The most worrying thing for me about the current plans for the future of libraries is the idea that they might become virtual spaces, where we order our books online and get them through the post. One of the crucial things about a library is that it’s a place you can visit. You can go there, talk to a librarian, sit down, read and spend time. You can take the kids and let them get their hands on books, make their own choices, listen to stories and join in. A friend of mine who works in a library seems to spend most of her time being something like a cross between a Citizen’s Advice Bureau, a social worker and a psychologist to her customers. Bernard Kops wrote about the library as a refuge and an escape, which wouldn’t have really worked if he’d been ordering his books on the net.

So, whether it’s an old red-brick building or a glass-fronted replacement, whether it’s run by paid staff or volunteers, whether it has shelves full of books or rooms full of terminals, a library needs a building, a real one. We shut the doors at our peril.

Emily Cleaver

About Emily Cleaver

Emily Cleaver is Litro's Online Editor. She is passionate about short stories and writes, reads and reviews them. Her own stories have been published in the London Lies anthology from Arachne Press, Paraxis, .Cent, The Mechanics’ Institute Review, One Eye Grey, and Smoke magazines, performed to audiences at Liars League, Stand Up Tragedy, WritLOUD, Tales of the Decongested and Spark London and broadcasted on Resonance FM and Pagan Radio. As a former manager of one of London’s oldest second-hand bookshops, she also blogs about old and obscure books. You can read her tiny true dramas about working in a secondhand bookshop at smallplays.com and see more of her writing at emilycleaver.net.


  1. Dean Evans says:

    The Whitechapel library was the first of the twenty two free libraries funded by Passmore Edwards and there were many more libraries supplied to village institutes, boys clubs and nurses homes as well as more than 80,000 books. Next year is the centenary of the death of this great Victorian philanthropist and events will take place at many of the surviving Passmore Edwards buildings to celebrate his lasting legacy.

  2. Mel Taylor says:

    I couldn’t agree more with all of this. The notion that libraries can be closed because library services are being made redundant by the internet couldn’t be further from the truth and your point about libraries being a place to visit is spot on. I really fear for the future of local libraries, and the people who work in them, and the people that depend on them.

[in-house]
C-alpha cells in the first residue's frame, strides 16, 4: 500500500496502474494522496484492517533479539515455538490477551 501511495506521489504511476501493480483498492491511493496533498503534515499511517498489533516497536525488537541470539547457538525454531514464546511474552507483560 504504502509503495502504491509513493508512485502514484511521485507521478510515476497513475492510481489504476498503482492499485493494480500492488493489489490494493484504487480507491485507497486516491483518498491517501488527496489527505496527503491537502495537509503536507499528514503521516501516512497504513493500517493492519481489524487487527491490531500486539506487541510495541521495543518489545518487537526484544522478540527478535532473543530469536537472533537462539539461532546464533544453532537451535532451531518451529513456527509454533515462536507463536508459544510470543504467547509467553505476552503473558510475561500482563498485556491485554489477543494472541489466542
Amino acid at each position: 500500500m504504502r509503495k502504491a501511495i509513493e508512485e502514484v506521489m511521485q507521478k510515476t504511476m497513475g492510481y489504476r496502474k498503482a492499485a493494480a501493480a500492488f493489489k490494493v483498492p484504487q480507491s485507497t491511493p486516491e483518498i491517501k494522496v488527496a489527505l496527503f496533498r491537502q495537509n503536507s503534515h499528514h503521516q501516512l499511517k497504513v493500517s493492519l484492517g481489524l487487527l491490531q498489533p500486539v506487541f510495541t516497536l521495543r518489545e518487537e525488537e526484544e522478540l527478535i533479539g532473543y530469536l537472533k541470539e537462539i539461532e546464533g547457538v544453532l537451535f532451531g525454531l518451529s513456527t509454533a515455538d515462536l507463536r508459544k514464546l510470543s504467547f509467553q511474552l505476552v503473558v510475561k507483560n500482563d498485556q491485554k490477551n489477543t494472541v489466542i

3. arooj says:

    they cant replace libraries with the internet. Libraries provide a studious and productive environment for all of us. There are few who use the internet for its ‘helpful and progressive’ uses and i doubt anyone has ever thought about googling ‘health problems or world peace’ over opening their facebook page and staying online for hours.

    Not many people like to read nowadays but when you go to a library and look around you , you find yourslef in a trance like state, no noise and surrounded by shelves and shelves of books.

    No one will EVER bother to order books by email. there wont be much incentive, plus there’ll always be that missing feeling of there not being any place where you can physically search for the books you want. No libraries = one less productive activity.

  4. Rob Innis says:

    Yes libraries are great places but to say “No one will EVER bother to order books by email” is frankly nonsense. Amazon sales of eBooks now exceeds their hardback sales and as prices of eBook readers falls (99.99 in Waterstones) more people will acquire the technology and download their books from the net, either purchased or from online libraries. The music industry initially dug its head in the sand as the ‘E’ revolution went on regardless – the publishing industry and libraries must embrace the opportunities of the 21st century and adapt or die.

  5. arooj says:

    well, obviously , no ones questioning the coexistence of libraries and Ebooks but imagine what life would be like if libraries are completely shutdown.
    imagine if your a kid and you enter a world where there are no libraries . of course, i may be wrong but i think that in the start (early years)we all need a little push , a little incentive and without the ‘library atmosphere’ reading will gradually die out.
    once again, i could always be wrong.